Ukraine’s hobbled navy: ‘Times are not the best’

TIM SULLIVAN
Associated Press

ODESSA, Ukraine (AP) — Ukraine’s navy is in Odessa’s harbor, though it can be hard to spot.

It’s tucked behind a collection of storage tanks and overshadowed by immense cargo vessels docked nearby. There are a couple dozen boats, few much larger than a decent-sized yacht and many in desperate need of repair. The government is begging the public to help pay their bills.

This is what’s left of Ukraine’s fleet since Russia annexed the Crimean Peninsula two months ago, taking with it the navy’s key base and most of its ships.

“Times are not the best for the fleet now,” admitted Capt. Oleh Chubuk, spokesman for Ukraine’s naval command.

The reality is far worse. Separatist unrest is battering eastern Ukraine, breakaway leaders have vowed to disrupt Sunday’s presidential elections and Crimea has been annexed by Russia.

Ukraine’s military is facing its worst crisis with a navy that has lost two-thirds of its vessels, an army desperate for basic equipment, and a defense ministry that has taken to hustling 50-cent donations that people can make with mobile phone text messages. It has raised more than $1 million so far that way — enough to buy one interceptor missile on a U.S. Navy warship — but military officials are thrilled.

“We’ll use the money to buy the things we lack, like bulletproof helmets and medical supplies,” said Bogdan Buta, Ukraine’s deputy defense minister.

Kiev’s Western allies, meanwhile, including the United States, have shown little willingness to help it rearm, fearing that more weaponry could upset diplomatic negotiations or provoke Russian President Vladimir Putin further.

The loss of Crimea, a peninsula that dangles from the Ukrainian mainland deep into the Black Sea, meant the loss of Kiev’s naval headquarters as well as a series of navy bases and all the ships and boats in port there.

This has left Ukraine with little influence over its own crisis and, despite its long coastline and numerous ports, little power in the Black Sea.

In Odessa, the port city that is now the main base for the Ukrainian navy, the sense of betrayal by Russia is deeply felt.

Formed after the 1991 breakup of the Soviet Union, Ukraine originally didn’t even think it needed a large navy, said Evgenii Livshyts, a retired submarine captain living in Odessa. Moscow, the new naval commanders thought, would remain a friendly presence as Russia kept its huge Black Sea Fleet in Crimea and paid Ukraine rent for the base.

Kiev “believed that the elder brother would protect it and everything would be the way it used to be,” Livshyts said. “Our attitude was: ‘We don’t need much … We believe you, big brother!'”

This port city, with its wide tree-lined streets and ornate 19th-century buildings, has become a tourist destination in recent years. But it was built by sailors and traders and still retains the feel of a shipping town. The oldest part of Odessa is built on a hill high above the port, and sailors, with striped uniforms that make them look as if they are stepping out from a World War II movie, are a constant presence.

An undisclosed number of Ukrainian sailors switched sides to work for Russia after the takeover of Crimea, including the country’s naval chief, Adm. Denis Berezovsky. But remaining sailors insist morale has not been battered.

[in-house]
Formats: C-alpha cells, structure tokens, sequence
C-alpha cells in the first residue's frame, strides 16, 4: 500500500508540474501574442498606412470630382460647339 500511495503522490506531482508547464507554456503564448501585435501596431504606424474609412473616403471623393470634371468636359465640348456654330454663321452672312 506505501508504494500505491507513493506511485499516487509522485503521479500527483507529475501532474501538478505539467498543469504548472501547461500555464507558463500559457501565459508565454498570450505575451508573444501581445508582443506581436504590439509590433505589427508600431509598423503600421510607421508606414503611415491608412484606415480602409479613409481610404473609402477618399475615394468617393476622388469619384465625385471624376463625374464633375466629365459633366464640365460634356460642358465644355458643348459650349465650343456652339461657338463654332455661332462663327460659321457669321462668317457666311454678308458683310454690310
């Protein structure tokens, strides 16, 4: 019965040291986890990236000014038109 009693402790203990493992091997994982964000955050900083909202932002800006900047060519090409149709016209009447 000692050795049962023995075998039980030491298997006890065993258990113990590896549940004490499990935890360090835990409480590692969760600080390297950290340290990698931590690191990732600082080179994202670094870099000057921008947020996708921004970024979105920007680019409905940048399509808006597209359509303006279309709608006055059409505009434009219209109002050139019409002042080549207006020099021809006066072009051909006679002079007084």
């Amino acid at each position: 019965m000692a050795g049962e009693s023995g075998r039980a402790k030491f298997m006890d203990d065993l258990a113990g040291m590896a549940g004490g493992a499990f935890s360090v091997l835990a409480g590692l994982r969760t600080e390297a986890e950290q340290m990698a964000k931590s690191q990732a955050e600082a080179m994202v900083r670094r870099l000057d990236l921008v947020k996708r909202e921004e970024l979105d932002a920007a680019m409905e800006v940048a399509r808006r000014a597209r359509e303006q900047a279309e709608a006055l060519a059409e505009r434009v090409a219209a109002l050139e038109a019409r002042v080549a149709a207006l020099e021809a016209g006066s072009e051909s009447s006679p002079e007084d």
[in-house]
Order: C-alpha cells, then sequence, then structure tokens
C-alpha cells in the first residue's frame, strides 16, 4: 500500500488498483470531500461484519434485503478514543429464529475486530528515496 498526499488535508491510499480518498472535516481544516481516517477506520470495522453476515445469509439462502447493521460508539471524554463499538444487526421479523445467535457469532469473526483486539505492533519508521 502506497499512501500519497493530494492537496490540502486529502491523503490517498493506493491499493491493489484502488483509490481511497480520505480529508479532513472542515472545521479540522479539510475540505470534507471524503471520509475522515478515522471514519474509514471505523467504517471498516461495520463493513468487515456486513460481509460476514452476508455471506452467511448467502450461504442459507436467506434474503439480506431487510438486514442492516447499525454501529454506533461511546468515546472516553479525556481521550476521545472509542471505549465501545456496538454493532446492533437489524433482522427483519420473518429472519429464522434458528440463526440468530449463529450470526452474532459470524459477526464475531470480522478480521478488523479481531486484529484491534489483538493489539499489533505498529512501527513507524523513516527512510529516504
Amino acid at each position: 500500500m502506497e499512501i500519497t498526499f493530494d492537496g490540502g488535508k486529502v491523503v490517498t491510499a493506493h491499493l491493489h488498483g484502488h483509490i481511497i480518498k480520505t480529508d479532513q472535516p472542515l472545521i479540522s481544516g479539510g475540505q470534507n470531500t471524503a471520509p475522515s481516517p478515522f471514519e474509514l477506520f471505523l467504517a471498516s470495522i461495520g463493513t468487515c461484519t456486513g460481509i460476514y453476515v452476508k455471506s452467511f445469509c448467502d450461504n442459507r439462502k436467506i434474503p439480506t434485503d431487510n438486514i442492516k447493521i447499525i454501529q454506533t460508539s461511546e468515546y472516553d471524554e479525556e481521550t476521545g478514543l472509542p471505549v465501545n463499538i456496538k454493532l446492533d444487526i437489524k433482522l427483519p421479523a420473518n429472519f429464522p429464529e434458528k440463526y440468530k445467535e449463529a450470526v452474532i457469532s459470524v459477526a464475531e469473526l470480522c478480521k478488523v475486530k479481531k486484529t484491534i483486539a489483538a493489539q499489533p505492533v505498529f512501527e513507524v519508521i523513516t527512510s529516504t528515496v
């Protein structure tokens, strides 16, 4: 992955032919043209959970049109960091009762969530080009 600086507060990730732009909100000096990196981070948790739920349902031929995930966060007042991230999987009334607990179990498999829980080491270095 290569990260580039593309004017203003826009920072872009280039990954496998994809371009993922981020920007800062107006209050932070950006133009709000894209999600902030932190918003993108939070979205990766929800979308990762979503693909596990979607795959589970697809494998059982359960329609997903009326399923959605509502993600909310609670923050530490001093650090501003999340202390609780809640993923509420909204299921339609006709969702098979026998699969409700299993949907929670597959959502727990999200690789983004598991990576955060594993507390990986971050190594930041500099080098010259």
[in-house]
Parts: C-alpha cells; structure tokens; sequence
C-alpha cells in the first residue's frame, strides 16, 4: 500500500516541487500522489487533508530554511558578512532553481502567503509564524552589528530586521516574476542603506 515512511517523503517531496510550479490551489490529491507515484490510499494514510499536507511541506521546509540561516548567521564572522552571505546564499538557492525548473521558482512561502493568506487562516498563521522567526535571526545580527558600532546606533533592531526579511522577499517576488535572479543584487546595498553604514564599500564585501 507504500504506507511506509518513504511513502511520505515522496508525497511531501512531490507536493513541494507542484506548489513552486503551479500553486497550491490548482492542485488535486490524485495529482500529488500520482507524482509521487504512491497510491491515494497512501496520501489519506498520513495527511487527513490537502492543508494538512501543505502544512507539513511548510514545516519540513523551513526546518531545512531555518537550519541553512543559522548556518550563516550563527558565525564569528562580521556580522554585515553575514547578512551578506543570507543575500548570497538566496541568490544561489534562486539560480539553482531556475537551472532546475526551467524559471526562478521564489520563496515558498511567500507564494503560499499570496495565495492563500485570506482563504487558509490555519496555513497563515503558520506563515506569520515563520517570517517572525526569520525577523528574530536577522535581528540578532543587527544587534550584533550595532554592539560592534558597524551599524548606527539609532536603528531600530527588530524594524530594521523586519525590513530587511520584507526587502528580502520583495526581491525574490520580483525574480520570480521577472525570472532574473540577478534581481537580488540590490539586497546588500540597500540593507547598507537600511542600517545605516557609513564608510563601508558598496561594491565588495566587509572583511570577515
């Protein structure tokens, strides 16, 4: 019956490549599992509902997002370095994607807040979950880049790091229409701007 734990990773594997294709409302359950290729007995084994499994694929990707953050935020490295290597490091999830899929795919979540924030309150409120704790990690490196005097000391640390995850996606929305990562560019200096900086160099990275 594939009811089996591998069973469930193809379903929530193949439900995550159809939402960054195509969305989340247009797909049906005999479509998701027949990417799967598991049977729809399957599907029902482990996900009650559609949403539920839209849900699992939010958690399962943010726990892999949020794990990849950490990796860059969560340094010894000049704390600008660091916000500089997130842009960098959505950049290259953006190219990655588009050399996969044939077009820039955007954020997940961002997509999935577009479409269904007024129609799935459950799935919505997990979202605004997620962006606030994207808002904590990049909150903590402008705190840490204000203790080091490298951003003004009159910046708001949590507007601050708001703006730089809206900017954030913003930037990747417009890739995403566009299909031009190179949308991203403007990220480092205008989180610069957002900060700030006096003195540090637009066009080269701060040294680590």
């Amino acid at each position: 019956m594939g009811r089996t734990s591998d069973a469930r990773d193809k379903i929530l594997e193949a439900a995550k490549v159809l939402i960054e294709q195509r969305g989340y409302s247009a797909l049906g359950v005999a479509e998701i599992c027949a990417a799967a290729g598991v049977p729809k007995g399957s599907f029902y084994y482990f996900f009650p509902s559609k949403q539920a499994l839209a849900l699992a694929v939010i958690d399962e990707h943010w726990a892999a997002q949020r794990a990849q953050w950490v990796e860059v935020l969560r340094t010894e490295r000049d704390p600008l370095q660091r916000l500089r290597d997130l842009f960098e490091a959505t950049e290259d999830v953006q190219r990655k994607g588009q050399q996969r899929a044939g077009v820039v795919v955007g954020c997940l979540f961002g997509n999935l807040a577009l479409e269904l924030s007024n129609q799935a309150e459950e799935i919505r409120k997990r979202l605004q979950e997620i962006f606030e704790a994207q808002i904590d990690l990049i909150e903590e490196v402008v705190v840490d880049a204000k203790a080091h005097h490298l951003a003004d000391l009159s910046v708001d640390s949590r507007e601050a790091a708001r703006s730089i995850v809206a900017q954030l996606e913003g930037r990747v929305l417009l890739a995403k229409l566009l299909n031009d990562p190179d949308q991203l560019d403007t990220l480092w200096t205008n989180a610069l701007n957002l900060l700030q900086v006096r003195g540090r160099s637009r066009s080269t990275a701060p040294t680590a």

“You should have seen their eyes!” said Livshyts, gleeful at the memory of Ukrainian sailors who refused to join the Russian navy. “You can create any kind of weapon. But this spirit, you can’t create it. It’s just there.”

For weeks after the takeover, Ukrainian sailors played cat-and-mouse games with Russian ships, trying to keep their vessels from being taken by Moscow as long as possible. The standoffs were mostly nonviolent, with Kiev fearing that dead Russian sailors could be used as an excuse for more aggression.

Originally outfitted with castoff Soviet equipment and overshadowed by Moscow’s forces, the Ukrainian military has never had it easy. Successive Kiev governments kept its funding to the minimum, and officials say former President Viktor Yanukovych, the pro-Russian leader who fled earlier this year after months of protests, purposefully starved his own armed forces so they would pose less of a challenge to Moscow.

Ukraine spent $5 billion on defense last year, less than 10 percent of what Russia says it budgeted for its military.

The results have been predictable, with Ukrainian soldiers lacking everything from training to body armor. Acting President Oleksandr Turchynov recently said the country had just 6,000 combat-ready soldiers.

The navy has fared worse. Ukraine’s fleet, so decrepit that many ships need the help of tugboats to go anywhere, was reduced from about 75 ships before the Crimea takeover to 28 afterward. Russia is slowly returning some seized ships, apparently dismayed by their poor condition.

“The Ukrainian navy was weak before, but now it’s even weaker,” said Pavel Felgenhauer, a Moscow-based military analyst. “They’ve got only one ship good for action.”

That ship, the 400-foot Hetman Sagaydachniy, evaded capture because it was on its way back from an anti-piracy deployment off the Horn of Africa when Crimea was seized. The frigate’s arrival in Odessa a few days later, despite announcements from Russia that it had switched sides, was a big morale boost.

Felgenhauer isn’t surprised at the high morale. Despite its long history of troubles, and its desperate lack of funding, Ukraine’s military now seems intent on rebuilding.

“They’re trying to put their act together and fill their ranks with volunteers,” he said.

Chubuk agreed, saying the navy is now “trying to spread its wings.”

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